Our resort was awesome. Accustomed to our budget backpacking, Annie had no idea that I’d booked us a really nice place as a treat for our final destination. The island itself was tiny, the resort too, just a bunch of people (99% guys) eager to surf some great waves. The staff was also top-notch. From the cooks to the guides to the owners, everyone was super friendly, professional, and fun to be around.

We ditched our bags, grabbed some lunch, and then prepped our boards for our first session. There weren’t waves on our island. We always took a boat out to surf, but that was more than cool with us. Each day, hopping on the boat for a beautiful cruise out to a new break, or a new favorite, finding the best waves for the given conditions.

My first wave in Indo.

The surf guides work with the other resorts and boats in the area, so that each spot isn’t too crowded. If we showed up to a spot and other people were in the water already, we’d radio to their boat, ask how long they’d been in and give them some more time on their own before paddling out. That made a huge difference in overall experience and vibe. Even if we did share a break with other groups, the lineup is really respected. No one drops in on one another, no one wastes waves. The attitude is generally “there are plenty of waves” and thus no need to compete as we do at our home breaks, especially in NYC.

The waves are also more powerful, and carry greater consequences as they all break over coral reefs. Reefs can cut you up, and give you a nasty infection. Thus, a bad wipeout in Indo is significantly more dangerous than in Rockaway where it’s a sand bottom.


Admittedly, we were a bit cautious at first. Not only did we know the reefs were there, but the water is so crystal clear, you can see every coral head as you paddle into each wave. It’s such a weird experience, coming from NYC where our water is often dark brown, or maybe murky blue-green at best.

Annie getting comfy on her new board in new waves.

But after a few waves, we started to get a feel for the power of Indonesian swell, the ride of our new boards, and the stoke that comes from surfing perfect waves in an island paradise. Each day we hit a new spot, improved our surfing, had lots of laughs with new friends James, Justin, Rufus, Brayo, Robbie, et al… it was perfect.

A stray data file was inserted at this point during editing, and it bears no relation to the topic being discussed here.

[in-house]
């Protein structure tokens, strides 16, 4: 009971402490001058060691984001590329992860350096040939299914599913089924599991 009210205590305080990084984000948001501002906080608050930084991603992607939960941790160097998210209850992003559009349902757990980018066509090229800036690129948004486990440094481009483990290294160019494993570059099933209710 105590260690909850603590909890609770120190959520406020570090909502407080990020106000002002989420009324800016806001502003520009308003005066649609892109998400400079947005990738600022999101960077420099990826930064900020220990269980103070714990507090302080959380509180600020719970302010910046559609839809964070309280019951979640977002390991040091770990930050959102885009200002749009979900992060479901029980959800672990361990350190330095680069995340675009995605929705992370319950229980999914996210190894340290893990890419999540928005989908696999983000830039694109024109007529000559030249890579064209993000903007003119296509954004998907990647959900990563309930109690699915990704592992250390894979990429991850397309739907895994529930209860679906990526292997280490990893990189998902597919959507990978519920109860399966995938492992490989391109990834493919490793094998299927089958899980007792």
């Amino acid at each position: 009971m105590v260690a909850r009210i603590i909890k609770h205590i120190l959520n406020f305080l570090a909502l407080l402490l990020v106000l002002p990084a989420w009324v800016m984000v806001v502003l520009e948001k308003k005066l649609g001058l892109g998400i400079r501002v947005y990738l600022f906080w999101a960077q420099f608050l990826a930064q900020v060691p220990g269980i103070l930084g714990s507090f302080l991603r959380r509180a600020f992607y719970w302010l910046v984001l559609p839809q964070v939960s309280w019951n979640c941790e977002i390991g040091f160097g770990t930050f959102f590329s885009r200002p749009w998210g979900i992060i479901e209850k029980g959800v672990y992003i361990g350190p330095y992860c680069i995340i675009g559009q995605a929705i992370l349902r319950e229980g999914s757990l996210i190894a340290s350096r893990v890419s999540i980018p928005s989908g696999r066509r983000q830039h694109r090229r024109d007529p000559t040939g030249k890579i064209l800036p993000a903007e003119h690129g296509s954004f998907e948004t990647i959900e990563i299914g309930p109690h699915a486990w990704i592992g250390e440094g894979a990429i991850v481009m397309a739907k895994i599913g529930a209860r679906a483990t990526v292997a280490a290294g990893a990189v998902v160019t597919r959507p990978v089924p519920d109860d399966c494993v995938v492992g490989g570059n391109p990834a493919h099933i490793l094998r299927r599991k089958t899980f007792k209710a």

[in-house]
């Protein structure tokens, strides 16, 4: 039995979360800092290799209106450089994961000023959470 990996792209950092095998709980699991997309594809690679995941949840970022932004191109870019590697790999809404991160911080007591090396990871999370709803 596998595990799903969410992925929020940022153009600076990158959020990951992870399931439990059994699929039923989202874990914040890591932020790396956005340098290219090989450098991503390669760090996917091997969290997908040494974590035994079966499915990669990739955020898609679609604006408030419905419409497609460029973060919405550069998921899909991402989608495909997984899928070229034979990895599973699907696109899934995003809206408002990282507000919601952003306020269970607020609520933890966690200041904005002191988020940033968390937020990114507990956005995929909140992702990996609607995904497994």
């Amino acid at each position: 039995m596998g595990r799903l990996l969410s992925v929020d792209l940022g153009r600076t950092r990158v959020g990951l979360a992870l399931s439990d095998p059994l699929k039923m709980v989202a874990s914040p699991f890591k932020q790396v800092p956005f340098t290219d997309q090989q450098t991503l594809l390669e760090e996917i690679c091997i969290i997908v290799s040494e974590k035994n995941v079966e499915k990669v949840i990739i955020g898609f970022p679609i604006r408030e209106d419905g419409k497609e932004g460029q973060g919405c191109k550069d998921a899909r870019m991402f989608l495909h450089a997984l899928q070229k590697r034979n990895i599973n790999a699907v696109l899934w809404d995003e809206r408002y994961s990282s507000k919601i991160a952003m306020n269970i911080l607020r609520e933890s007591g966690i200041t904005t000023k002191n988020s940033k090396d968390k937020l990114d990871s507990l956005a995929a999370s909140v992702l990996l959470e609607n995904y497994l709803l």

Speaking of perfect… about that ulterior motive.

Eight months of constant international travel is a pretty solid challenge for any couple, but I knew before we left that I would propose somewhere along our journey… it just turned out that Indonesia made the most sense. In the ocean. Tropical paradise. The end of the trip.

I worked out a plan with, Robbie, one of the surf guides, and the other guests even knew – sitting out an afternoon session so we could have the boat to ourselves. Robbie took us to a cool little sand-spit island that only shows at low-tide and offered to take our photo if we swam over there. We jumped at the chance, swam over, goofed around, and then I took a moment to get serious and drop to a knee. After the initial shock, we shared a long embrace, a kiss to confirm, and the joy that we’d found our telos.

At a glance:

  • Surf… in Indonesia. If you do one epic surf trip in your life, make it Indo.
  • Bring… your own boards. We were fine with what we bought, but really would’ve liked to have our own boards – correct volume, feel etc.
  • Wear… sunblock (zinc), a rashie, and at a lot of breaks, reef booties. My feet definitely hit reef a few times and I was glad I had the boots. No cuts or infections for me.
  • Cash… is king in the islands. You’ll probably pre-pay for a trip like this, but cash is good for tipping guides etc.